Timothée Besset (also known as TTimo) is a French software programmer, best known for supporting Linux, as well as some Macintosh, ports of id Software's products. He has been involved with the game ports of various id properties over the past ten years, starting with Quake III Arena .Since the development of Doom 3 he was also in charge of the multiplayer network code and various aspects of game coding for id, a role which had him heavily involved in the development of their online game QuakeLive .
He has been occasionally called "zerowing", but he has never gone by that name himself. It is derived from the community oriented system zerowing.idsoftware.com, of which the Linux port pages are the most prominent. The system was actually named by Christian Antkow based on the Zero Wing meme.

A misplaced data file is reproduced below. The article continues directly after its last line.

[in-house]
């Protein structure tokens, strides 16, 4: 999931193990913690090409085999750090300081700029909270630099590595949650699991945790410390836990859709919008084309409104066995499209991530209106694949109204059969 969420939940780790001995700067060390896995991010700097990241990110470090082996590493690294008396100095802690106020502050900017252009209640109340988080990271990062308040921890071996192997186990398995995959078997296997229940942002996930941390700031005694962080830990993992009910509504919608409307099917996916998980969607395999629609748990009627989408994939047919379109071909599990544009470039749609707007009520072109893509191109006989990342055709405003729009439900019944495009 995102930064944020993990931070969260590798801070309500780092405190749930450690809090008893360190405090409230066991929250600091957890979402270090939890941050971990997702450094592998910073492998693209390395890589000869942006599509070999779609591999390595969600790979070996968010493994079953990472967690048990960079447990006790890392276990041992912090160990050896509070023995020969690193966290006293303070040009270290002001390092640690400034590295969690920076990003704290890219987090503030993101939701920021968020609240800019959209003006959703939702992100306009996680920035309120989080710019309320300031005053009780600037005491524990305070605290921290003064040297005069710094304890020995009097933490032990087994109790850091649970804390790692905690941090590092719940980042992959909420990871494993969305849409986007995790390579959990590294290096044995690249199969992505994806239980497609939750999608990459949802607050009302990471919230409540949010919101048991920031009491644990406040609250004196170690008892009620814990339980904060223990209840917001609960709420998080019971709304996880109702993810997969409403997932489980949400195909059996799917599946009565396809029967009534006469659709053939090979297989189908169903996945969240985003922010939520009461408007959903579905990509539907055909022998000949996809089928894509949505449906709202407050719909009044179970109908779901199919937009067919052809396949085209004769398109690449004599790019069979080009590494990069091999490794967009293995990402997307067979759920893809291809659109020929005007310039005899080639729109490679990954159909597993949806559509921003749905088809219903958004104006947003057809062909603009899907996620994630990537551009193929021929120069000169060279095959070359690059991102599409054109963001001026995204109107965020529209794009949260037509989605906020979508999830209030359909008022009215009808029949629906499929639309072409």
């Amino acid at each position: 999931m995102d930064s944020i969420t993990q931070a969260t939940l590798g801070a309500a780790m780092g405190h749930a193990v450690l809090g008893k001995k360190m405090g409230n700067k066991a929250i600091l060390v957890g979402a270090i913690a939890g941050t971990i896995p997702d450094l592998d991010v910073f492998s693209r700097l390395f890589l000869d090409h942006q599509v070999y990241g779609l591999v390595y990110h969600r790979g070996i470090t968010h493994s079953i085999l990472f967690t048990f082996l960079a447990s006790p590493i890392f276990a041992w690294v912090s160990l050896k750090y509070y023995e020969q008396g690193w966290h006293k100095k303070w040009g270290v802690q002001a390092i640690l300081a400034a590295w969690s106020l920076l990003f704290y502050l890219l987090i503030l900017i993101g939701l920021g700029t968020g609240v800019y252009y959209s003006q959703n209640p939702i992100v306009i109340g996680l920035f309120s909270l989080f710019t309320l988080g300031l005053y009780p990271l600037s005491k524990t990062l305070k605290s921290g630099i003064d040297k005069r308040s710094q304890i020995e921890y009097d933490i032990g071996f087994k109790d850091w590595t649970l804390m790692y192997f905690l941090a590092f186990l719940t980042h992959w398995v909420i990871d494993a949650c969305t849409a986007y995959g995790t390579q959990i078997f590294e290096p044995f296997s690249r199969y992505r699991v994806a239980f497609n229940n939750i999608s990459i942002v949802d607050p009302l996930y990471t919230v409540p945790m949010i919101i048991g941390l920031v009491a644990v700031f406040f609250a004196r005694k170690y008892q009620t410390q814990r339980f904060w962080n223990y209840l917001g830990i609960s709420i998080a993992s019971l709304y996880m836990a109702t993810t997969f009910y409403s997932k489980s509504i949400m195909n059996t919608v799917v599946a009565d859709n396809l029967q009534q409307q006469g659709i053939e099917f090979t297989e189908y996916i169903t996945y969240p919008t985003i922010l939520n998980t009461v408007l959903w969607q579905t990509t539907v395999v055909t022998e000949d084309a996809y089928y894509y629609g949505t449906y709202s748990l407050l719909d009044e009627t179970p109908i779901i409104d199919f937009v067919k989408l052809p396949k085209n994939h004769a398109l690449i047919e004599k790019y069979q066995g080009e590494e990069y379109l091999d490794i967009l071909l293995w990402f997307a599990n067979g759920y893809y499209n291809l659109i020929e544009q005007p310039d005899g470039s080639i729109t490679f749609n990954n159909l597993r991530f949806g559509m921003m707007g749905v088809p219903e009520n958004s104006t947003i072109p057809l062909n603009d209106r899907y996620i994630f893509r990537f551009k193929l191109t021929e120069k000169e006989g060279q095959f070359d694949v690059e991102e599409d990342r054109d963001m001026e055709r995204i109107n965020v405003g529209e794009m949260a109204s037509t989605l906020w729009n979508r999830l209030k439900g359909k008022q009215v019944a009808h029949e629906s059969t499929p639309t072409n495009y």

Besset grew up in France, and started programming in the early 1990s. In school he majored in computer science, as well as pursuing courses in chemistry, mechanics, and fluid mechanics. Through school he was also first introduced to Linux, originally only for system administration and networking, and eventually adopting it for his main system. His first serious game development project was working on QERadiant, a free game editor tool for id Software games. Through his work on the editor he got to know Robert Duffy, who was at that point working as a contractor for id. After he got hired full-time, Duffy managed to secure Timothee a contract to work on the new cross-platform GtkRadiant editor project in 2000.This eventually led to Timothee being hired to become id's official Linux port maintainer after they took back the support rights to the Linux release of Quake III Arena from the then floundering Loki Software.